The Fund may be appropriate for you if you are pursuing a long-term goal with a hard currency component to your portfolio; are willing to tolerate the risks associated with investments in foreign currencies; or are looking for a way to potentially mitigate downside risk in or profit from a secular bear market. For more information on the Fund and to download a prospectus, please visit www.merkfund.com.
Investors should consider the investment objectives, risks and charges and expenses of the Merk Hard Currency Fund carefully before investing. This and other information is in the prospectus, a copy of which may be obtained by visiting the Fund's website at www.merkfund.com or calling 866-MERK FUND. Please read the prospectus carefully before you invest.
The Fund primarily invests in foreign currencies and as such, changes in currency exchange rates will affect the value of what the Fund owns and the price of the Fund’s shares. Investing in foreign instruments bears a greater risk than investing in domestic instruments for reasons such as volatility of currency exchange rates and, in some cases, limited geographic focus, political and economic instability, and relatively illiquid markets. The Fund is subject to interest rate risk which is the risk that debt securities in the Fund’s portfolio will decline in value because of increases in market interest rates. As a non-diversified fund, the Fund will be subject to more investment risk and potential for volatility than a diversified fund because its portfolio may, at times, focus on a limited number of issuers. The Fund may also invest in derivative securities which can be volatile and involve various types and degrees of risk. For a more complete discussion of these and other Fund risks please refer to the Fund’s prospectus. Foreside Fund Services, LLC, distributor.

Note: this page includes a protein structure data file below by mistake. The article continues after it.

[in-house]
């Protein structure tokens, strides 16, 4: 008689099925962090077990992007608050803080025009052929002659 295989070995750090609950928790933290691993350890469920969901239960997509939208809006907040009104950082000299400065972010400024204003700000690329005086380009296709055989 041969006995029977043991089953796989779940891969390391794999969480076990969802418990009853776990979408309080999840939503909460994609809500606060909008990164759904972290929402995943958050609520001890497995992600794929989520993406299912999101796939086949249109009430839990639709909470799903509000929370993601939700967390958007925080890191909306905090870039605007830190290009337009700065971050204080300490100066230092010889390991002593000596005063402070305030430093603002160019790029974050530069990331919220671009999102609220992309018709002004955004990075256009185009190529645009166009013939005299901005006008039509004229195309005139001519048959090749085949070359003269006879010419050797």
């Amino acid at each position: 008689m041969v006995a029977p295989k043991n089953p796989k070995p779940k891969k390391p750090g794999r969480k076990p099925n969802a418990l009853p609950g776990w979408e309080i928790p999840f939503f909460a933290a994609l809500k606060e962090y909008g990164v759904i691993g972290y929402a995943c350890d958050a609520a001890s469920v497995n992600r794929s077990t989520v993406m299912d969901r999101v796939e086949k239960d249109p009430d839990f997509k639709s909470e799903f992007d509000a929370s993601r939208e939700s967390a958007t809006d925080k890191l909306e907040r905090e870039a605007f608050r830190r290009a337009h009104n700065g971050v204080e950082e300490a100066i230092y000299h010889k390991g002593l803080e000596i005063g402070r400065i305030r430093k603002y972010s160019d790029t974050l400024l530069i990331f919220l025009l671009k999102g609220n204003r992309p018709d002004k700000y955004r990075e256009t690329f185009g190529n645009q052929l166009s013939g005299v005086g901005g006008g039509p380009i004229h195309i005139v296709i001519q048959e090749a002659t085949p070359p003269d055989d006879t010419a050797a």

The content on this site is protected
by U.S. and international copyright laws and is the property of GoldSeek.com
and/or the providers of the content under license. By "content" we mean any
information, mode of expression, or other materials and services found on GoldSeek.com.
This includes editorials, news, our writings, graphics, and any and all other
features found on the site. Please contact
us for any further information.
The views contained here may not represent the views of GoldSeek.com, its affiliates or advertisers. GoldSeek.com makes no representation, warranty or guarantee as to the accuracy
or completeness of the information (including news, editorials, prices, statistics,
analyses and the like) provided through its service. Any copying, reproduction
and/or redistribution of any of the documents, data, content or materials contained
on or within this website, without the express written consent of GoldSeek.com,
is strictly prohibited. In no event shall GoldSeek.com or its affiliates be
liable to any person for any decision made or action taken in reliance upon
the information provided herein.